While one is tempted to call the situation Kafkaesque, the problem with the comparison is that in the work of Kafka, the nightmarish events that engulf a normal man are seemingly random, inexplicable, while in Prakash, the situations suffered by Mohandas may be absurd but they are not at random; they are perpetrated by callous, petty men who intend to hurt the victim they have plucked from the impoverished, suffering human flotsam-and-jetsam in quotidian India.
This story begins with an arresting description of the color of fear on a man’s face, and describes it thus: “The man turns the corner into a deserted alley to find himself caught in the middle of a riot — and unfortunately for him, he’s the wrong religion or race as far as the gang or mob that’s surrounding him is concerned.
“The look in the doomed man’s eyes, on his face, the posture of his body right at that moment, just a second or two before his murder — that’s the color I’m talking about, and that was the color of Mohanda’s fact that day.”
The story is unrelenting, almost unsparing in the logic of the horror suffered by Mohandas, and despite some humor, and the ending which actually left me chuckling, it does not diminish Prakash’s condemnation of the society that forces Mohandas and many of his caste and class to live the brutish, poor lives they do.
The last story, “Mangosil”, solidifies the standing of Prakash as the modern master of a new realism that reminds me of other great, popular, much beloved authors like the aforementioned Spota, Jorge Amado of Brazil or even Dicken’s. These writers criticized the appalling social conditions and governmental corruption which maintained millions in a life enthralled by poverty, caste/class, and desperation, a life that many of their readers shared and understood viscerally.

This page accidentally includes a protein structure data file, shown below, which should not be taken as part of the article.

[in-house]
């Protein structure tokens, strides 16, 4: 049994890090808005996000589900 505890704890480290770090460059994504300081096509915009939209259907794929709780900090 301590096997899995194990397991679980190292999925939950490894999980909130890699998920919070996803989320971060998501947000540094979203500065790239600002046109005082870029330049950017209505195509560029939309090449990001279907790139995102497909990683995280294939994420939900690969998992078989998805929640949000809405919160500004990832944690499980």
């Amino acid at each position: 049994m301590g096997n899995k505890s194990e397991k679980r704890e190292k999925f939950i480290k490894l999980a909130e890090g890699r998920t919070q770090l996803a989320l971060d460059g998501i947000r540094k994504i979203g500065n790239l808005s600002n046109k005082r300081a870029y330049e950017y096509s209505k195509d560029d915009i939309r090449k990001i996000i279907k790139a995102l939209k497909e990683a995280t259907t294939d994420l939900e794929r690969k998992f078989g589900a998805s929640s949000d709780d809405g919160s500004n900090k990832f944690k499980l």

“Mangosil” details the sad story of Chandrakant and Shobha, and the birth, after eight of their children dying, of one child who finally lives: Suryakant. But Suryakant begins to suffer from a disease that makes his head grow and grow, while also giving him knowledge beyond his childish years. And as the Book of Ecclesiastes states: “For in much wisdom is much grief: and he that increaseth knowledge increaseth sorrow”.
Prakash’s work, masterfully crafted into English by Grunebaum, throws the reader unfamiliar with contemporary India right into the maelstrom of the characters’ lives. There are no explanatory notes to tell us what is chole or paan or any other number of Indian references. We don’t need to know what chole or paan is. I would not know these words either, were I to walk down the streets of Delhi, overwhelmed by sights and sounds completely alien to me. This device gives one a dizzying sense of a regular life lived by people in a land that we have exoticized or fetishized through centuries of colonialism.
Prakash’s India is filled with hustling cart-vendors, family women who turn tricks, mechanics, servants, criminals, and murderers. As Prakash — clearly sympathetic — tells us, they are not slumdogs, but rather the average citizen, put upon by generations of poverty, a rapidly changing culture where some suffer an acute, constant starvation, while others eat so much that they must go to a gym in order to lose weight!
Prakash does not focus on the jet-set of India. Interspersed with his stinging rebukes of the abuses of the powerful in India are hard-won gems of wisdom. And in the harsh realism of his tales, he also manages to diffuse the harshness of his observations with a poetic sensibility that is quite moving, as when he has a judge place his hand on the attorney that takes on Mohanda’s case: “He approached Harshvarddhan and placed his hand on his shoulder; Harshvarddhan felt as if the hand had no weight at all. It was a hand of made of paper, flowers, a dream, or a language.”
And that is, indeed, what this book of Prakash’s is.
Manuel Morales y Méndez was born in Mexico and grew up in Chicago. A bookseller at local bookstores, he has over 20 years experience in the trade.